Attempts at becoming an Aussie Mum

I attempted to become an Aussie Mum.

Lost in translation

First things first, I adopted certain lingo.  I now say nappies instead of diapers, pram instead of stroller, kinder instead of pre-school, catch-up instead of play-date, partner instead of husband, plaits instead of braids and nits instead of lice. (Thankfully, those nits were not in my children’s hair.)  

I say, “would your daughter like to have a catch-up?”  Other mum replies, “Of course, her and Claire are besties.  Oh yeah, She’s keen.”

I pretend I know what all the other mums are talking about.  One playgroup mum’s daughter just turned 4 and, equally stressed out with multiple children as the rest of us, says, “Oh, and I almost forgot to get her jabbers!”  Hmmm, OK, birthday punches.  That sounds like something aggressive, Australian boys would be raised on but nothing too strange, right?  Other mums jokingly asked if she was brave.  I’m asking myself, are these jabbers a scary right of passage?  Later, another mum asks, “What did she get?  Another MMR?”  At least 5 minutes of conversation went by until I realized that jabbers are shots/immunizations.  Duly noted.

Parent Duty

I completed parent/roster duty.  If you join a toy library, you need to volunteer a few hours a year.  There I was one Saturday morning, counting puzzles pieces and cleaning old toys.  If you are accepted into a community kinder/preschool you need to do duty once a term or 4 times per year.  During every kinder session a parent or guardian is present to help the teachers and children. 

Kinder duty seems silly to me, since all I did was clean off some tables, organize artwork and play with the kids for 3 hours.  However, parent involvement is assumed and forced upon parents much more than in the states.  I remember how hard it was to organize the parents in Claire’s former pre-school back in New Jersey.  The Australian method seems to work. 

The Accent

I changed my son’s name to Cull’n.  I am often asked to repeat my son’s name.  These conversations go as follows:

 Aussie mum: “What’s your son’s name again?”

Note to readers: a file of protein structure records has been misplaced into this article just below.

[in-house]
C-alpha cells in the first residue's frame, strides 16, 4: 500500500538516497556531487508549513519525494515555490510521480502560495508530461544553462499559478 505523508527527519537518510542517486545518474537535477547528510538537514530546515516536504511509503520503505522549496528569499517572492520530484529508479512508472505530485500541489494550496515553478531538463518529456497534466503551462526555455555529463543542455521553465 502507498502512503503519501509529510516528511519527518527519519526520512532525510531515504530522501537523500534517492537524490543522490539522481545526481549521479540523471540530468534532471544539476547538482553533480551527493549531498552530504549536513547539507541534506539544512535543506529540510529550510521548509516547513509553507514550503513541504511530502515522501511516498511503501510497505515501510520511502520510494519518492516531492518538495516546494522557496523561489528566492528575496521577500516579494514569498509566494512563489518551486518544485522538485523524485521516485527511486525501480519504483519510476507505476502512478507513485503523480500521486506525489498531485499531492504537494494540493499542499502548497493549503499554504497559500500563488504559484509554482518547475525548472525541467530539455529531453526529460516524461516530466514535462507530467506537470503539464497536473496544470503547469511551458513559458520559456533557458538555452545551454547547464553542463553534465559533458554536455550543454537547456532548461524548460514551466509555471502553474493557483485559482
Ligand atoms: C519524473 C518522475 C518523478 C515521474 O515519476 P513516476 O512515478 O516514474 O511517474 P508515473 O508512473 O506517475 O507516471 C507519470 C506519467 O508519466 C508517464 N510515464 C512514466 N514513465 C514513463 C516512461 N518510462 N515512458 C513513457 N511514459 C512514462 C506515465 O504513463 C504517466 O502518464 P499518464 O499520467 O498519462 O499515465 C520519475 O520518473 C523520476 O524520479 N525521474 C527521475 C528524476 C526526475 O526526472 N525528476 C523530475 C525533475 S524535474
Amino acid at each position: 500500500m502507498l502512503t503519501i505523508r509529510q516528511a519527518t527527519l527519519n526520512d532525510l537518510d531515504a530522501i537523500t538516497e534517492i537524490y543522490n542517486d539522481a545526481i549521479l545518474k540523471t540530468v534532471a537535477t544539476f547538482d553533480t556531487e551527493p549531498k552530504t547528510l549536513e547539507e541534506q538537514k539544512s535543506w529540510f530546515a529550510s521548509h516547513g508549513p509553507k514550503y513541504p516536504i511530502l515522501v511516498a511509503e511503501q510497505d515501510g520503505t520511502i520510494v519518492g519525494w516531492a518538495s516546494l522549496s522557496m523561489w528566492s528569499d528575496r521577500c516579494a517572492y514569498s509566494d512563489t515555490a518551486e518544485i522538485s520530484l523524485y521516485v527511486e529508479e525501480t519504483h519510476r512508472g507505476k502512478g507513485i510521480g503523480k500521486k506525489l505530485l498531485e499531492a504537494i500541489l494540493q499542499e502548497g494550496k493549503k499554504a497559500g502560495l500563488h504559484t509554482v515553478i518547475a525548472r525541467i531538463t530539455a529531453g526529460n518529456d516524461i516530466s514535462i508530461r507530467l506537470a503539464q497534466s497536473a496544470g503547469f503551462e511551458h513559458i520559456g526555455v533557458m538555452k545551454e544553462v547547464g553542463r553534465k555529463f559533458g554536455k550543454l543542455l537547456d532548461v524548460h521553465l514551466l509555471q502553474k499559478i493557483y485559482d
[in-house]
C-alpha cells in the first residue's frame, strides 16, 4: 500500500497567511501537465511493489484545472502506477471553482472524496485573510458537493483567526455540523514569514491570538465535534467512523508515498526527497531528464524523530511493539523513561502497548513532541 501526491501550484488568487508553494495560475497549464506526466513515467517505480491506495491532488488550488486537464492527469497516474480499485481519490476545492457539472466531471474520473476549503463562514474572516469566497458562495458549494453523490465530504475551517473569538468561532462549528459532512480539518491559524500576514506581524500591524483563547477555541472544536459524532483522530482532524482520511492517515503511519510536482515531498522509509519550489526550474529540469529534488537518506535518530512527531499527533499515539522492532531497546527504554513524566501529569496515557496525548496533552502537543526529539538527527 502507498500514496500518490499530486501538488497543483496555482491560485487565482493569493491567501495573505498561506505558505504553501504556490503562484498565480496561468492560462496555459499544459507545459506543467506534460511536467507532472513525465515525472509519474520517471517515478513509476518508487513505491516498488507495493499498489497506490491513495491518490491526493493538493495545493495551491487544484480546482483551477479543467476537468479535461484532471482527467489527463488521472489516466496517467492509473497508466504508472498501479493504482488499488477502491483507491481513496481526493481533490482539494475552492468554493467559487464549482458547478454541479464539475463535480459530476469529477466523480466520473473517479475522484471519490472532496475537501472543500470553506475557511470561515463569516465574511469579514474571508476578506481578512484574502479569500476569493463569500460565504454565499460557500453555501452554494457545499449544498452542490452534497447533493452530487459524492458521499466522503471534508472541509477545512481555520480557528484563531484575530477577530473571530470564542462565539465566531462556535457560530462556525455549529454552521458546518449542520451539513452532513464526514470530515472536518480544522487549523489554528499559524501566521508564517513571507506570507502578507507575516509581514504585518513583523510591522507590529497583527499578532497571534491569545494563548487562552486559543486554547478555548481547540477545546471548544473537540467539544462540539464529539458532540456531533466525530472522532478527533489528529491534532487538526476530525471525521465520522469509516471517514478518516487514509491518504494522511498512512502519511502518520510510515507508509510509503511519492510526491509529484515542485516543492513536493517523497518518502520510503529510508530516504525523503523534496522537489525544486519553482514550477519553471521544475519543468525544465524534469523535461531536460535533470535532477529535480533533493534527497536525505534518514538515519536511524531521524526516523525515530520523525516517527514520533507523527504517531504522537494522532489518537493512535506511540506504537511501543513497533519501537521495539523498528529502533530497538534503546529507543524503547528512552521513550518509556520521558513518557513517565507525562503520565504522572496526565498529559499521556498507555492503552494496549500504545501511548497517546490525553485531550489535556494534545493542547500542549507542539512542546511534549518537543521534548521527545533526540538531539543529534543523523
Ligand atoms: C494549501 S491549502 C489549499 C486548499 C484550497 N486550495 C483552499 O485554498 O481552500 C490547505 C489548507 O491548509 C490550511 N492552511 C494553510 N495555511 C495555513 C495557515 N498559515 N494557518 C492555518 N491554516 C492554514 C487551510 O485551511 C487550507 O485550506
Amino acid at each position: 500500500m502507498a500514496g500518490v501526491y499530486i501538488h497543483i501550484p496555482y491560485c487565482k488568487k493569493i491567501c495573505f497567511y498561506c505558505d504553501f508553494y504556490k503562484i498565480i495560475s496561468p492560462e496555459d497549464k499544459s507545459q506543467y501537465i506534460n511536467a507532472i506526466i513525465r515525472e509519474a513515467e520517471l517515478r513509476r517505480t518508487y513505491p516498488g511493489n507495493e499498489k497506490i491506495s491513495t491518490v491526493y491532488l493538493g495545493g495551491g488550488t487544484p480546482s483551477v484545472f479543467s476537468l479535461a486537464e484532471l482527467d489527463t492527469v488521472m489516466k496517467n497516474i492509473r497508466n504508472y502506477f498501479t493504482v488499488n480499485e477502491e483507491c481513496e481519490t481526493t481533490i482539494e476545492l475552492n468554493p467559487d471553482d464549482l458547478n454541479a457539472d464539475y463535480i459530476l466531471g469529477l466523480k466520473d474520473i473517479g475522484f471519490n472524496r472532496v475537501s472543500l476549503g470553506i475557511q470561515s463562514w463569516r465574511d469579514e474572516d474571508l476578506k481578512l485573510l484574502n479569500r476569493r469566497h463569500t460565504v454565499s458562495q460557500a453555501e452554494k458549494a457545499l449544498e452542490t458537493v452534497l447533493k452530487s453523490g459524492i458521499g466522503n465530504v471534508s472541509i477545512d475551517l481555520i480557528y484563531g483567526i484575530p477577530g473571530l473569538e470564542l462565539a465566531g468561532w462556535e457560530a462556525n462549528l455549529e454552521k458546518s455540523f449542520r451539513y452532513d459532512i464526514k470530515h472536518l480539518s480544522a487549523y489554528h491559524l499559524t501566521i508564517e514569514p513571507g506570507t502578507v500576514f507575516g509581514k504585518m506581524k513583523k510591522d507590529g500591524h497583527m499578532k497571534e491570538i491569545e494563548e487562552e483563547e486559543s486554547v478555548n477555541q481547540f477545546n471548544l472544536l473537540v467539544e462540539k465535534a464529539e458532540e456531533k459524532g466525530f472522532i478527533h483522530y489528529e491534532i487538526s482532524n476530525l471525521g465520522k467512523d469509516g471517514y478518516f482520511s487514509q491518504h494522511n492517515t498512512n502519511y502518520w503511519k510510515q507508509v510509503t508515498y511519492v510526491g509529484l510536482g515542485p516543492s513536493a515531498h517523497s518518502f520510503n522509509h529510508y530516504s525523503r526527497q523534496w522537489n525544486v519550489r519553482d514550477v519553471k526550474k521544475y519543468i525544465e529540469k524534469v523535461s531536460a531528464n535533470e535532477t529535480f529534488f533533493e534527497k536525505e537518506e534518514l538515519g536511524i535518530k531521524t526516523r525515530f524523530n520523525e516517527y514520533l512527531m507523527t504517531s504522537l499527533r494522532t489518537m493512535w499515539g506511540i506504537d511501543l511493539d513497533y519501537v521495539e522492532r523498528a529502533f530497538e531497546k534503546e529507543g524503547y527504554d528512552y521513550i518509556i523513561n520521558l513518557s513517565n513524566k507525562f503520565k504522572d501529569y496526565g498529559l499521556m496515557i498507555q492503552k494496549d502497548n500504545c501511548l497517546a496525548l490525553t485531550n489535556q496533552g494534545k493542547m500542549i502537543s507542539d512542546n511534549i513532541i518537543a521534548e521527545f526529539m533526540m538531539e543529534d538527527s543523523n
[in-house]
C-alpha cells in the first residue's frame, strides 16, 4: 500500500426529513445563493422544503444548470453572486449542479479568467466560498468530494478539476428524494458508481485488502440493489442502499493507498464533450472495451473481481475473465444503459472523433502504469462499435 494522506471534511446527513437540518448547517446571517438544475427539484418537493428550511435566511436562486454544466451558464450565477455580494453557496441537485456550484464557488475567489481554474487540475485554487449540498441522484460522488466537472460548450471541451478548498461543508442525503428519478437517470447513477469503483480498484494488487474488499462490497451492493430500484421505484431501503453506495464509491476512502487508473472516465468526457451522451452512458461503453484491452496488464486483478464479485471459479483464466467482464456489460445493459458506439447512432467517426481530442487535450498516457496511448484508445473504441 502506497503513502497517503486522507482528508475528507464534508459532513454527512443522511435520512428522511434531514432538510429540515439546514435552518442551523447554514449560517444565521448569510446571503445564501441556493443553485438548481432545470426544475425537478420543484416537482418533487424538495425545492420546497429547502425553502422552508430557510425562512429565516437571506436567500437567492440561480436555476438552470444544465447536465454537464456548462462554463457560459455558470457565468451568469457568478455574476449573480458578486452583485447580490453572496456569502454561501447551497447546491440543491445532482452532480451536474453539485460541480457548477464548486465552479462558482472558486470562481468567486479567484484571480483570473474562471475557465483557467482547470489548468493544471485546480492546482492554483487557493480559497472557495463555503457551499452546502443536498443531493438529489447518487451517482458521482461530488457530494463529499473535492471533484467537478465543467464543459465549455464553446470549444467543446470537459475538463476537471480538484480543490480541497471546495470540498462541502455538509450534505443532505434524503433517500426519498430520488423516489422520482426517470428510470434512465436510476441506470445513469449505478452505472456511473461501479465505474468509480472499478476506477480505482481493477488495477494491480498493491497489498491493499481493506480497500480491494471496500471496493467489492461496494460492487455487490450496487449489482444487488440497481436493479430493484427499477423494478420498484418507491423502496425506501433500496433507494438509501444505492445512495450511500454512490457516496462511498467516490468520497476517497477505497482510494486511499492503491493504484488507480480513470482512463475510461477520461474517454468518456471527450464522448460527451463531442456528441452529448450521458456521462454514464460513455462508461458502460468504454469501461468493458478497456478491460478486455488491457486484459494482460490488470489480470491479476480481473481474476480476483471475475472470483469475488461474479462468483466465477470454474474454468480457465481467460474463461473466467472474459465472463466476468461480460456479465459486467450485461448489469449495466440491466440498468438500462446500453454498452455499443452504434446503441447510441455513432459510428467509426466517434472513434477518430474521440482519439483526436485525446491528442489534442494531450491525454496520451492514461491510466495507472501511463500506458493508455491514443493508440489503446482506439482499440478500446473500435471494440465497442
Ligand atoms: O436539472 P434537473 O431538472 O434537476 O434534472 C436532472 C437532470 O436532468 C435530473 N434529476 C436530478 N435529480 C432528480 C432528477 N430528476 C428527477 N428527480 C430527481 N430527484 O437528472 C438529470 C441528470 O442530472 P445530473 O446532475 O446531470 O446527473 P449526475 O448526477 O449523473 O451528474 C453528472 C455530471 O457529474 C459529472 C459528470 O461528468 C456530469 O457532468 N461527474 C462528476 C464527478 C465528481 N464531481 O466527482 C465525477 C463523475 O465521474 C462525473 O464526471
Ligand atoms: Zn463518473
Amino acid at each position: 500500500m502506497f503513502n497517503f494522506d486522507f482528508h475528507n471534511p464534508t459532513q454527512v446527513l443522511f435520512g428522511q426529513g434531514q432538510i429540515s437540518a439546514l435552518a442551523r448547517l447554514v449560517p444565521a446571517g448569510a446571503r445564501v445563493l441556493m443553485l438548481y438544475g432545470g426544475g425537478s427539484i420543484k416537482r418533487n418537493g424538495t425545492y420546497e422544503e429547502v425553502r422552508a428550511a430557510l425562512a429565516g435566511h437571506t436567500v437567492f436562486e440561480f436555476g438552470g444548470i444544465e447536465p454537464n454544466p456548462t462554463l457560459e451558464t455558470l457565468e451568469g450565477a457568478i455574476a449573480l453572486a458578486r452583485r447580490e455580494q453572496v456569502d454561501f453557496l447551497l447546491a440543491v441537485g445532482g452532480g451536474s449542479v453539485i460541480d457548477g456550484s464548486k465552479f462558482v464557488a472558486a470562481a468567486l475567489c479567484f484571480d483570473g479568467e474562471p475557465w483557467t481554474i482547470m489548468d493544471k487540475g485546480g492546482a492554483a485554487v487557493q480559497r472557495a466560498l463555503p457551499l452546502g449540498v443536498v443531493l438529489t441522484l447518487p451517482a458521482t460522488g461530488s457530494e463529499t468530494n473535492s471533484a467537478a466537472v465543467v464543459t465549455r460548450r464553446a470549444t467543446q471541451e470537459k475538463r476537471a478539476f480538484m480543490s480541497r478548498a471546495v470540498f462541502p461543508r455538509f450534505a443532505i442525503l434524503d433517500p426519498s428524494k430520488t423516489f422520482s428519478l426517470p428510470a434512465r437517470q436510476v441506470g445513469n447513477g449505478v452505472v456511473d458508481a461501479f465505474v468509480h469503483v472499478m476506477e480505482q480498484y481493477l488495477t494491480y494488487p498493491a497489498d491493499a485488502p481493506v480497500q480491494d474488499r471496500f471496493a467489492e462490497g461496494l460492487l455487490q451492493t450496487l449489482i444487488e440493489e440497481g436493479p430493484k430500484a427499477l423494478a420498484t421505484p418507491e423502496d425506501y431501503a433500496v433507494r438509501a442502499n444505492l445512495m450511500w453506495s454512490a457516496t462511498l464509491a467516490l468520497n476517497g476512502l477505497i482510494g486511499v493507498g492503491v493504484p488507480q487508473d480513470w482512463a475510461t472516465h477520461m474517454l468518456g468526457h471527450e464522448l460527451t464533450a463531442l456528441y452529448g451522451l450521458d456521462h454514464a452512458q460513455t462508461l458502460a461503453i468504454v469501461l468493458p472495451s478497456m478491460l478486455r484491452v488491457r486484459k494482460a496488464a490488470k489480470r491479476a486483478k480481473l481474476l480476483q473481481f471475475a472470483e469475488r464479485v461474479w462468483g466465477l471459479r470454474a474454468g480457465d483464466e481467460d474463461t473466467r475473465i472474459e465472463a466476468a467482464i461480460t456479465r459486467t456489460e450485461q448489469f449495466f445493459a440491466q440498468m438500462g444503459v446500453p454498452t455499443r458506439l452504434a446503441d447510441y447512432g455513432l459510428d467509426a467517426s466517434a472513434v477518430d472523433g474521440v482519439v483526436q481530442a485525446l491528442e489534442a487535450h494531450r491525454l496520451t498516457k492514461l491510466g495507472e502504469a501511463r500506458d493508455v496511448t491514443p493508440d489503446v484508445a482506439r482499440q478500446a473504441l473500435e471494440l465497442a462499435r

Me: “Colin”

Aussie mum: “What is it again?”

Me: “Caahhlin”

Aussie mum: “Sorry, can you spell that?”

Me, somewhat annoyed: “C, O, L, I, N”

Aussie mum: “Oh!  Cull’n.  Right. (pause) Must be the accent.”

Sure.  Which accent would that be?

All seriousness aside

I avoid using serious words.  While waiting for our children to finish kinda’, the mums happened upon a conversation about Toy Story 3, and its more serious bits.  We eagerly talked amongst each other and noted the scary scenes.

Aussie Mum: “Including the bit in the garbage incinerator, going into the fire.”

Aussie Mums:  “Yes, yeah, I know.”

Me: “Yeah, that was a little intense.”

Silence…  “coodle ordles” from the magpies outside…  more silence inside.  Blank stares all around and, I’m pretty sure, held back laughter too.  Good one, Meg.   Apparently, nothing is intense down under.

Dress code

I wear black leggings with brown boots, designer jeans, havaianas in 40-50 degree weather and oversized sweater coats.  However, I still wear my top siders, gap jeans and t-shirts.

Aussie mums are a pretty cool bunch with the same nuances as American moms.  I attempt to assimilate as much as I can while still being genuine.  However,  I’ll most likely continue using “how are you?” instead of “how are you going?” and yelling after my kids on the playground.

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4 Responses to Attempts at becoming an Aussie Mum

  1. dsduffy says:

    Right there with you! I’ve changed my name to Dan-knee-yell, too funny. There are only so many things I can conform to, I have found. The other day “Ta” slipped out of my mouth, I was shocked!
    I’m sure you look adorable in your brown boots and black leggings 🙂

  2. Mimi says:

    Ha! Am wearing black leggings and brown boots today! Too funny – it is such a thing here 🙂

    • Megan says:

      Awesome. I’ve told my friends back in the states to jump on the trend. I find a trend takes longer to reach mainstream US. We simply arent as trendy as the rest of the world, but that’s ok.

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